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IoT System Design Challenges

Written by Nishant Mittal

Connected Complexities

The IoT has been with us long enough now that it’s easy to think we know everything about it. But designing an IoT product is vastly different from other electronic products. Just the presence of wireless components adds new layers of complexity in terms of testing certifications, PCB design and other hurdles. In this article, Nishant discusses these and other challenges embedded system developers can face during the design cycle of an IoT product.

  • How to understand the complexities of IoT system design

  • What are the differences between an IoT and a non-IoT product?

  • How to design a Cypress Semiconductor PSoC 6 MCU-based system

  • How to create an IoT prototype system using Ultra96 board

  • How to understand the PCB design challenges for a wireless IoT system

  • What are the testing and certification issues in IoT?

  • How to select an IoT antenna technology

  • Cypress Semiconductor PSoC 6 MCU BLE with Wi-Fi

  • Ultra96 board

  • WS2812 LEDs

  •  Intel’s Movidius device

  • Meandered Inverted-F Antenna (MIFA)

  • Planar Inverted-F antenna (PIFA)

The intersection of the Internet and wireless technology has changed significantly with the advancement of embedded systems, optical fiber and VLSI. The term Internet of Things (IoT) has gained tremendous momentum as convexity technologies continue to proliferate—including FTH (fiber to home) technology, Li-Fi (light fidelity), Wi-Fi, Bluetooth, voice-controlled beaming devices and many others. That’s driven engineers across a wide variety of market segments to create innovative products for the IoT.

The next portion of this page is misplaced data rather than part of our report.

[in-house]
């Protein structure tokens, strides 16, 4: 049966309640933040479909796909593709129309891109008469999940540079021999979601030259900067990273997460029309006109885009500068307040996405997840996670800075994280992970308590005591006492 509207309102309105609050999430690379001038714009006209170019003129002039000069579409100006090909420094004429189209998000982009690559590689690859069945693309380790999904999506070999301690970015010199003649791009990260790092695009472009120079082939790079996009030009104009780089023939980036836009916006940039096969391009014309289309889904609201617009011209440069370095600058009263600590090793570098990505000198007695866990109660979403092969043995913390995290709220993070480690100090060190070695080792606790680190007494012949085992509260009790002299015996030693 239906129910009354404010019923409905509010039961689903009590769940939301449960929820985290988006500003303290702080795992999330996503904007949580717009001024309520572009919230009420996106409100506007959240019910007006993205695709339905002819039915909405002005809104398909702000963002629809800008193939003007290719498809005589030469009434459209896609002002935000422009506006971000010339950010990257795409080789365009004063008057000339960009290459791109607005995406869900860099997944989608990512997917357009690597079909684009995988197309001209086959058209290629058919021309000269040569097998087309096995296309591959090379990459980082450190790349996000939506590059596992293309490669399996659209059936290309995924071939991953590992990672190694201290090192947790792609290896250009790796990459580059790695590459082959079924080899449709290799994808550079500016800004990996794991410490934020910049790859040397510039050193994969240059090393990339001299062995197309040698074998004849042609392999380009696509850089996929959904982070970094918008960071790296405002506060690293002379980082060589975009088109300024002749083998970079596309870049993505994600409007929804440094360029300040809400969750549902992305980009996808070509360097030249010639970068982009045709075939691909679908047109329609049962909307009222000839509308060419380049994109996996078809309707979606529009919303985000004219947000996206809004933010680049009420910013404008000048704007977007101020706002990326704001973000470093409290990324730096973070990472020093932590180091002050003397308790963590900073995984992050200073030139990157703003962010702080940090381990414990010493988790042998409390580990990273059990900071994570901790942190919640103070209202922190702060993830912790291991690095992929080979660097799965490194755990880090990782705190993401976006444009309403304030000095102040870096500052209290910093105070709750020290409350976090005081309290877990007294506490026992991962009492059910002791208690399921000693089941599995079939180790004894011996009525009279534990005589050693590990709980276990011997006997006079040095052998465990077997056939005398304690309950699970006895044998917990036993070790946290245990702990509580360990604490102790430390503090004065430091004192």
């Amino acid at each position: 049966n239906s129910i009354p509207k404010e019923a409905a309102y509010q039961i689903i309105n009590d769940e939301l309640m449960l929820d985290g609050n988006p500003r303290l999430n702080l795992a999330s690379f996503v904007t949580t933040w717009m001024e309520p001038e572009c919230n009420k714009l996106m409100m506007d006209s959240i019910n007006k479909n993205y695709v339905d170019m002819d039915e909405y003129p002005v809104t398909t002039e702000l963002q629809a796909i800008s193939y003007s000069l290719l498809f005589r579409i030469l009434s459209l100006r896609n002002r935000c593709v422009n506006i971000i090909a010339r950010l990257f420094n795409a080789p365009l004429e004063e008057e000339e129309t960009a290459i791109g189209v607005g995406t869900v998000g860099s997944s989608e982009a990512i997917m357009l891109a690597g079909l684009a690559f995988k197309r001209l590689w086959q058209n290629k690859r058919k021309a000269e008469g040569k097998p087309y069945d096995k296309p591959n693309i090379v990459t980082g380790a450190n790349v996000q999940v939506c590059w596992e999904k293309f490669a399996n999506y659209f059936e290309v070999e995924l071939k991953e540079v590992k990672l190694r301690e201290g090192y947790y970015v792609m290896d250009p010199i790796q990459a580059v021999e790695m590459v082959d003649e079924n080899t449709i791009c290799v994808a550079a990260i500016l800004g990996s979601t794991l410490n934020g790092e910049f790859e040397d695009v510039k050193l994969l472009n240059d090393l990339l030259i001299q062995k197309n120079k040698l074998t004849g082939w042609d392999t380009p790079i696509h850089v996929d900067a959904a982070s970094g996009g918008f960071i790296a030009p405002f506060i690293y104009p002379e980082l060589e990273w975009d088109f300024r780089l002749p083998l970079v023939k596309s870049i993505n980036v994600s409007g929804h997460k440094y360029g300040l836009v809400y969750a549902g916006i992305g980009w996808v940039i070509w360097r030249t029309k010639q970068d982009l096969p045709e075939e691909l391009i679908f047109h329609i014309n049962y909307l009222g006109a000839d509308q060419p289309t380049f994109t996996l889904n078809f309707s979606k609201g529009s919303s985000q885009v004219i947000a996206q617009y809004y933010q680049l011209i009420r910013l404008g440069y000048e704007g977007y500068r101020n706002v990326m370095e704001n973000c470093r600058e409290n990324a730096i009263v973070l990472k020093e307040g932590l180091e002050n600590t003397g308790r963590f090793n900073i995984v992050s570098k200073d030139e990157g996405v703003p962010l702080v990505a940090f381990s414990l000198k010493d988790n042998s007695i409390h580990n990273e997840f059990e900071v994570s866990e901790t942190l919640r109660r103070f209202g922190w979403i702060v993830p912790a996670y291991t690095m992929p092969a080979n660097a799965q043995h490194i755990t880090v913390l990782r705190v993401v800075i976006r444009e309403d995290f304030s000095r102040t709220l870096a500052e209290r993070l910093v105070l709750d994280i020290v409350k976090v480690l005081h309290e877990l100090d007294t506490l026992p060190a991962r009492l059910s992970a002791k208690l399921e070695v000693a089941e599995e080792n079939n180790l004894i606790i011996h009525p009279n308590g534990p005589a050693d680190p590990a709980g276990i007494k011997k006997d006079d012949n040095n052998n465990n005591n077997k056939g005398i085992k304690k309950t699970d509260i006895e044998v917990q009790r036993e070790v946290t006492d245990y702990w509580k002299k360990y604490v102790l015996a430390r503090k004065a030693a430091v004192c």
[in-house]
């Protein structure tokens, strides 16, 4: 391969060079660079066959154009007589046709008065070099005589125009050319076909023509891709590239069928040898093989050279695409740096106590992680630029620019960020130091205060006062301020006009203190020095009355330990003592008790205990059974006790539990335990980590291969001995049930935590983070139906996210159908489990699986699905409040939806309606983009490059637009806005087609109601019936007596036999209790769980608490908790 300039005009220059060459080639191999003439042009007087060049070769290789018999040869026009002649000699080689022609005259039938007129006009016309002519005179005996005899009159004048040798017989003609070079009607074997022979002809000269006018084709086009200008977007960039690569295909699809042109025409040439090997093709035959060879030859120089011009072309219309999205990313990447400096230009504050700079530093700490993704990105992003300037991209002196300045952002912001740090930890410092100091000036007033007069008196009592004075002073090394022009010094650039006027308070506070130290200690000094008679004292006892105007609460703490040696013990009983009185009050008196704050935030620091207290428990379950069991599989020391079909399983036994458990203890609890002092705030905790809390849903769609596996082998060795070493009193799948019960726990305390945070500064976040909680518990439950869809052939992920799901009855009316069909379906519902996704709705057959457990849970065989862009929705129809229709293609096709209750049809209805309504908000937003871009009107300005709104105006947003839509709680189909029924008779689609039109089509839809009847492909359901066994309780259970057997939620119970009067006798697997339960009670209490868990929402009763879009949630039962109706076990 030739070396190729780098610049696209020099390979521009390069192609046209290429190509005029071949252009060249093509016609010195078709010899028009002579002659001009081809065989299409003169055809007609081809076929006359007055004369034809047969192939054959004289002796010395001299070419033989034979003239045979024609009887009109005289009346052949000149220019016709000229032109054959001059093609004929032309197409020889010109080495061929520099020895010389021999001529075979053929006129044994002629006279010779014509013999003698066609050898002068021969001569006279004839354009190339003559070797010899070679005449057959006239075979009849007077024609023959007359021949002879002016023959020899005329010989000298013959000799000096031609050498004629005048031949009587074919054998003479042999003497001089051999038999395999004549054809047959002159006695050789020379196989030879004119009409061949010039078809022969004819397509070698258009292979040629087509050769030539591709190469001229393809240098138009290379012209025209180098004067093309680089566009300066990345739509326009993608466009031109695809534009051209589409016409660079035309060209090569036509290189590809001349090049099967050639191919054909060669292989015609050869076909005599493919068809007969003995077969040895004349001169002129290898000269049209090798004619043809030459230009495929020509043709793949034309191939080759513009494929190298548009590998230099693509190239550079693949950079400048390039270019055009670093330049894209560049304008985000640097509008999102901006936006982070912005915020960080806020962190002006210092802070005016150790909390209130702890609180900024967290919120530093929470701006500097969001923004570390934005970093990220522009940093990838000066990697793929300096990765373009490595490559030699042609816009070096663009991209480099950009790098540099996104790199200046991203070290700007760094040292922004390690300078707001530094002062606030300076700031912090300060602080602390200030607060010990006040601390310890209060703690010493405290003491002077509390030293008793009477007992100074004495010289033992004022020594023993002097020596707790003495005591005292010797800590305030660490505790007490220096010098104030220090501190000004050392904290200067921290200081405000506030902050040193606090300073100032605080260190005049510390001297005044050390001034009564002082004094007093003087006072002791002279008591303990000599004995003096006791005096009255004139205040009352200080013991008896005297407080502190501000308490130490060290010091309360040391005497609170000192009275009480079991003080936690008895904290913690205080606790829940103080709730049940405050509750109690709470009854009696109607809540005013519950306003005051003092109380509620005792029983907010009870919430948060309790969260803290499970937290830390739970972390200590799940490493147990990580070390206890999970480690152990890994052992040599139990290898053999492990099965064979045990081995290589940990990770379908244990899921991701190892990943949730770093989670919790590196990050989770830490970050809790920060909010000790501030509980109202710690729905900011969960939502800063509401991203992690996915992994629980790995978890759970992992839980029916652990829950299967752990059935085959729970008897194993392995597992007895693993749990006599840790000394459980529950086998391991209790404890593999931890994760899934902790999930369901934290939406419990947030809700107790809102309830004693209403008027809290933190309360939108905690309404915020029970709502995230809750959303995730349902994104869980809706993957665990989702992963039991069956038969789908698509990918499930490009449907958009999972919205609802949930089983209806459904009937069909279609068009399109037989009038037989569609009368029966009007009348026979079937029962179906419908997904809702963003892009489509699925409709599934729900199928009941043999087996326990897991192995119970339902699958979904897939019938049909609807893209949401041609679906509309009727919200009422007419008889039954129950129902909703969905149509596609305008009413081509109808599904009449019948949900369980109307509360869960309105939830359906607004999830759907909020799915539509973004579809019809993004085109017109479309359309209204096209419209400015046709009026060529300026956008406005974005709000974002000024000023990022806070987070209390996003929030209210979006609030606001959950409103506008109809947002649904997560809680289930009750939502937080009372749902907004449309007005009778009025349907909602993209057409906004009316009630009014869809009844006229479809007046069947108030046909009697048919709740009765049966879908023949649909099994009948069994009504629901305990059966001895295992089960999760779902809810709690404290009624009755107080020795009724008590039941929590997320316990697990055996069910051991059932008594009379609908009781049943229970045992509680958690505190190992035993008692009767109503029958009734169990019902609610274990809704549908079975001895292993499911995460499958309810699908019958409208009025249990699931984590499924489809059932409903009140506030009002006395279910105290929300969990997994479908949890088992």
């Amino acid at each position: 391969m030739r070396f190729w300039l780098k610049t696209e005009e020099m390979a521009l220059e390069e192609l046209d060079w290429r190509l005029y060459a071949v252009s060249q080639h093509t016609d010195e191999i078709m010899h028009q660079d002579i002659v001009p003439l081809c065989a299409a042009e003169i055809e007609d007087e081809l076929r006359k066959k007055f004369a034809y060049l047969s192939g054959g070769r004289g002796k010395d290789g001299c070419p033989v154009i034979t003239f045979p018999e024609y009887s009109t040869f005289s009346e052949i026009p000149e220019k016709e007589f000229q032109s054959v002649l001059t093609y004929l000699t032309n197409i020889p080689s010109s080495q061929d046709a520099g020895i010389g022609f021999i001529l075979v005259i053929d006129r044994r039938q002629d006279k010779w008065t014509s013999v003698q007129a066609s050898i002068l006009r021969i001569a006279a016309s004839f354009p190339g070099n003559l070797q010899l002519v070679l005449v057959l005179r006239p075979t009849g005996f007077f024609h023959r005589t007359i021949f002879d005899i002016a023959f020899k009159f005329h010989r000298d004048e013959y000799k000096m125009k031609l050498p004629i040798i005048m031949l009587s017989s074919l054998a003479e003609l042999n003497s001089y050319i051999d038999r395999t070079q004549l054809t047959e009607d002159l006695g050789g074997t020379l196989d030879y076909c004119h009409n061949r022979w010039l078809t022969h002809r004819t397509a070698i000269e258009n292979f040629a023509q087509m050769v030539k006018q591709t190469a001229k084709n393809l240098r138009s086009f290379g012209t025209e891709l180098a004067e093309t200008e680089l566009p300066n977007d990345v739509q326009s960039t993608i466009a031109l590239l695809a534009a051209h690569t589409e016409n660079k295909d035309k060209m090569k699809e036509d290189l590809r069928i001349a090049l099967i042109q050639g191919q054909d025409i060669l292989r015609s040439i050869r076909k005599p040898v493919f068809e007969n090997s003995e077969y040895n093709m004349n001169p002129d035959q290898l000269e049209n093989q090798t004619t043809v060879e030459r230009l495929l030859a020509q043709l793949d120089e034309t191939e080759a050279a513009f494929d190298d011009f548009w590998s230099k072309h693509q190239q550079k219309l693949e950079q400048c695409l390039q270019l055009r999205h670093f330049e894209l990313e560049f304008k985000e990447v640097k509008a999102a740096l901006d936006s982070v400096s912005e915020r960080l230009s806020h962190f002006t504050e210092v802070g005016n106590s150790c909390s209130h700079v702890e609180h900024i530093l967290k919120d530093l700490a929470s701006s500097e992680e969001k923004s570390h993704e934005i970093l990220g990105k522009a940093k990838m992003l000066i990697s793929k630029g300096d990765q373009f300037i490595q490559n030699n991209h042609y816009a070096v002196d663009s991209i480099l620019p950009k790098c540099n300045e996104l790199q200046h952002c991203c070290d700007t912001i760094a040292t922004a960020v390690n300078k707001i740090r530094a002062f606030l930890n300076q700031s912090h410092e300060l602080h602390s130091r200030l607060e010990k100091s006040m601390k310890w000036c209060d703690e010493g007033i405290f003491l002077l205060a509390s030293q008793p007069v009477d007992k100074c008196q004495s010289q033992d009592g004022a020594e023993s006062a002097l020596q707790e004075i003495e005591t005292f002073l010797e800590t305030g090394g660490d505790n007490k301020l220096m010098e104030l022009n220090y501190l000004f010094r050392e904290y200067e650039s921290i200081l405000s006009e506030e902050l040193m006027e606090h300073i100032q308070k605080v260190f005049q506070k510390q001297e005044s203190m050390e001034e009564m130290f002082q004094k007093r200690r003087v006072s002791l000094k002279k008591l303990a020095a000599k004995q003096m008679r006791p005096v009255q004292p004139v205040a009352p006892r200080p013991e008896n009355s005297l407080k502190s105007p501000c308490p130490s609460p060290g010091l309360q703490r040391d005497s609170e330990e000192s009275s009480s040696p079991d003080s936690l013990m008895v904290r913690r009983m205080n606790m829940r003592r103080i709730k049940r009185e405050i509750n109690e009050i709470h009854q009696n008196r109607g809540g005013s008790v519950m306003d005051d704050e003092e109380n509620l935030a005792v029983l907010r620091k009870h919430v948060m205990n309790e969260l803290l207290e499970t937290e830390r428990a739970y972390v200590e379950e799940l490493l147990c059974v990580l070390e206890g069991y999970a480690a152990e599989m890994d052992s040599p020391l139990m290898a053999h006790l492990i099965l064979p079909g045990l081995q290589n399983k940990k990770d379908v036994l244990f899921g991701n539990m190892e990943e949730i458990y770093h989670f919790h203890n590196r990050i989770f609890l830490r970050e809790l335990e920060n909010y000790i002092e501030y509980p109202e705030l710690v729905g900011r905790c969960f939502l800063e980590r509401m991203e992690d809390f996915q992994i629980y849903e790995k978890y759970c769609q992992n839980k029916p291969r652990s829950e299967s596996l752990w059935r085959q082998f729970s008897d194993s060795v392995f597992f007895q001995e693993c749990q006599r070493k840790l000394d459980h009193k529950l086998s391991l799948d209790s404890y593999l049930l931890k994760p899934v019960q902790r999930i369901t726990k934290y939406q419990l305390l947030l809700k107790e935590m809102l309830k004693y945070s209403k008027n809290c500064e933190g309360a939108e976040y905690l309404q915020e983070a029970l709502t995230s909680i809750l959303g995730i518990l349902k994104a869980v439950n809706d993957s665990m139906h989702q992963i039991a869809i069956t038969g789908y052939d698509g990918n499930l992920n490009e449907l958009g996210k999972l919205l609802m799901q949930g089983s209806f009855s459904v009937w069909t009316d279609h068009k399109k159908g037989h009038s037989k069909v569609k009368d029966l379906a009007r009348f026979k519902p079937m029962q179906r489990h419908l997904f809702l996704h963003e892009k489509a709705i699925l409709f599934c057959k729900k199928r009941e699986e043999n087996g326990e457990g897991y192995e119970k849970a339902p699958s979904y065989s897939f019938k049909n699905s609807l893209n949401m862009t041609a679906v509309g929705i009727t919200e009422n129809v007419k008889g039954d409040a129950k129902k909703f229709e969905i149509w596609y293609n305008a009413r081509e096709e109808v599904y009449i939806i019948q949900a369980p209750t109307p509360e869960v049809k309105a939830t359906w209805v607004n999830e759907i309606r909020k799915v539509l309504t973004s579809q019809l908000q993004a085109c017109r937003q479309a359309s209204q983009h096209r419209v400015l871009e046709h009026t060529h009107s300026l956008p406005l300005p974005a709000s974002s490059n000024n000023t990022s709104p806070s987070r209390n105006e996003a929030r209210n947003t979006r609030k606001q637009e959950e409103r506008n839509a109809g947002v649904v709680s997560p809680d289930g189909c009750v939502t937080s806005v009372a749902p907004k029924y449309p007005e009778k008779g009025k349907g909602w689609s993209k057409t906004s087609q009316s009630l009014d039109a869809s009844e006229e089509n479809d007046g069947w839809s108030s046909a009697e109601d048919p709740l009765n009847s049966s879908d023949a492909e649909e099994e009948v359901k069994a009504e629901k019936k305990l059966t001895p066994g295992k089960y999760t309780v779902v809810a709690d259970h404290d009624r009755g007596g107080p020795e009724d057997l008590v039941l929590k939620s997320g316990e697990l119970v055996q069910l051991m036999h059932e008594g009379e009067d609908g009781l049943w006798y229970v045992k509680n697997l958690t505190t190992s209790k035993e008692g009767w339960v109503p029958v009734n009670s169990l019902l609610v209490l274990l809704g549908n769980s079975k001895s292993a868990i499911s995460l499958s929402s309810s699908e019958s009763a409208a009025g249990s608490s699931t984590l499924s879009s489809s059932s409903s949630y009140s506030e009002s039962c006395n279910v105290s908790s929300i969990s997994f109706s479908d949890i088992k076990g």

All that said, the system design process of an IoT product is vastly different compared to other electronic products. Every part of an IoT design—including hardware, software, testing and certification—are more difficult simply due to the presence of wireless components on board. Such components increase the design challenges tenfold and adds time-to-market pressures. In this article, I’ll talk about all these hurdles engineers can face during the design cycle of an IoT product.

To better understand the difference between an IoT and non-IoT product, let’s examine a use case. Consider a home automation example. Family A has a home automation system that provides a variety of functions. The user has an IR remote that controls switching lights on and off. It has an infrared sensor that detects the presence and absence of people, and switches lights on or off accordingly. There is an entry door, which is controlled using a switch connected using wire through the walls to the bedroom to open the door. Note that in this example that most of the automation is done either wired point-to-point or using analog or digital sensors. It involves no wireless technologies or the Internet.